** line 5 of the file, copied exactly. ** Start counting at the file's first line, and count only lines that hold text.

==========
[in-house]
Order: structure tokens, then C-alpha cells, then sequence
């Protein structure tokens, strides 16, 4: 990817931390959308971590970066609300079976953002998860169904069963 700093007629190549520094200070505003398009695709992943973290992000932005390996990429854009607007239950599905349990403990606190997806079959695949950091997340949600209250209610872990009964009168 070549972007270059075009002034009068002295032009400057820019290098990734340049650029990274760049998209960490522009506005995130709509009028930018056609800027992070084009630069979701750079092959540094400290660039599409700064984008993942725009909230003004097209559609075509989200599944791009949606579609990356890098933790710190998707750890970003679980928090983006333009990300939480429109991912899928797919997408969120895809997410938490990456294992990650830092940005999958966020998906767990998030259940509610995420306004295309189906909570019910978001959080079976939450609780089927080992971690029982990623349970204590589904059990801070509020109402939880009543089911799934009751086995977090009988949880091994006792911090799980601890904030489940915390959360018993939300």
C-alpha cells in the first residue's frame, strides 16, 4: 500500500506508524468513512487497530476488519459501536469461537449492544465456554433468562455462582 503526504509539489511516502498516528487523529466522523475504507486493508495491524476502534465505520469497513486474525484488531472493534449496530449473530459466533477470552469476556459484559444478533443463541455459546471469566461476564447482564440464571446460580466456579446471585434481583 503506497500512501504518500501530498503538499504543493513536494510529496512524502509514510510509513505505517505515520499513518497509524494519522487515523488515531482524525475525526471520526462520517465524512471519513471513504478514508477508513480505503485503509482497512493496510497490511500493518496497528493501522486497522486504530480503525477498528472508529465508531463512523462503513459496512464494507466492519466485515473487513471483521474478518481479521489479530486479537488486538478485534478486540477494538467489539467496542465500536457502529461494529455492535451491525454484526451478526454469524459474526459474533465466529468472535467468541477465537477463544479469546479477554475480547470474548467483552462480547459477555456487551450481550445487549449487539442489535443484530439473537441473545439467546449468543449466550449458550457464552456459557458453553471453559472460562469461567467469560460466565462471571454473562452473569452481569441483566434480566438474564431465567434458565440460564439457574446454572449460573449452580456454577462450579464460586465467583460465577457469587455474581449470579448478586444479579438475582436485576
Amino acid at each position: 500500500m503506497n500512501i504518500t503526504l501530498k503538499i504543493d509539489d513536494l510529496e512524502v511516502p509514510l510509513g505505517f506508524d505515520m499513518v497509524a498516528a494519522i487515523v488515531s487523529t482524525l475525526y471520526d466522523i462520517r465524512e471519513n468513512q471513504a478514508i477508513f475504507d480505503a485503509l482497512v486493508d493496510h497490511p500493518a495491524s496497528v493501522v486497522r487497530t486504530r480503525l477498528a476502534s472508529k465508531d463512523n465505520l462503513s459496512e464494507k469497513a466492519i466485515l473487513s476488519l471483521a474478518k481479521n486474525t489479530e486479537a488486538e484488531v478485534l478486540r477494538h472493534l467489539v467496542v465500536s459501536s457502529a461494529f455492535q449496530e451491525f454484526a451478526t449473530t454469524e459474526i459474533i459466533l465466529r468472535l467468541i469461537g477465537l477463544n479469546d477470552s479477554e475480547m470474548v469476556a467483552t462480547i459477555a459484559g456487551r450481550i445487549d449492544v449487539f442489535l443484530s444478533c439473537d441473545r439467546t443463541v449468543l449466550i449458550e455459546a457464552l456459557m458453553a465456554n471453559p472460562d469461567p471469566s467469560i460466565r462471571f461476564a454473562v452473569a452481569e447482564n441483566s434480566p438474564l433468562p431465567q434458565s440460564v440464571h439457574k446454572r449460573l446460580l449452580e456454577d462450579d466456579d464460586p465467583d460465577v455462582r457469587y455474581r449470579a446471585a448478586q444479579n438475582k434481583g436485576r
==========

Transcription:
Amino acid at each position: 500500500m503506497n500512501i504518500t503526504l501530498k503538499i504543493d509539489d513536494l510529496e512524502v511516502p509514510l510509513g505505517f506508524d505515520m499513518v497509524a498516528a494519522i487515523v488515531s487523529t482524525l475525526y471520526d466522523i462520517r465524512e471519513n468513512q471513504a478514508i477508513f475504507d480505503a485503509l482497512v486493508d493496510h497490511p500493518a495491524s496497528v493501522v486497522r487497530t486504530r480503525l477498528a476502534s472508529k465508531d463512523n465505520l462503513s459496512e464494507k469497513a466492519i466485515l473487513s476488519l471483521a474478518k481479521n486474525t489479530e486479537a488486538e484488531v478485534l478486540r477494538h472493534l467489539v467496542v465500536s459501536s457502529a461494529f455492535q449496530e451491525f454484526a451478526t449473530t454469524e459474526i459474533i459466533l465466529r468472535l467468541i469461537g477465537l477463544n479469546d477470552s479477554e475480547m470474548v469476556a467483552t462480547i459477555a459484559g456487551r450481550i445487549d449492544v449487539f442489535l443484530s444478533c439473537d441473545r439467546t443463541v449468543l449466550i449458550e455459546a457464552l456459557m458453553a465456554n471453559p472460562d469461567p471469566s467469560i460466565r462471571f461476564a454473562v452473569a452481569e447482564n441483566s434480566p438474564l433468562p431465567q434458565s440460564v440464571h439457574k446454572r449460573l446460580l449452580e456454577d462450579d466456579d464460586p465467583d460465577v455462582r457469587y455474581r449470579a446471585a448478586q444479579n438475582k434481583g436485576r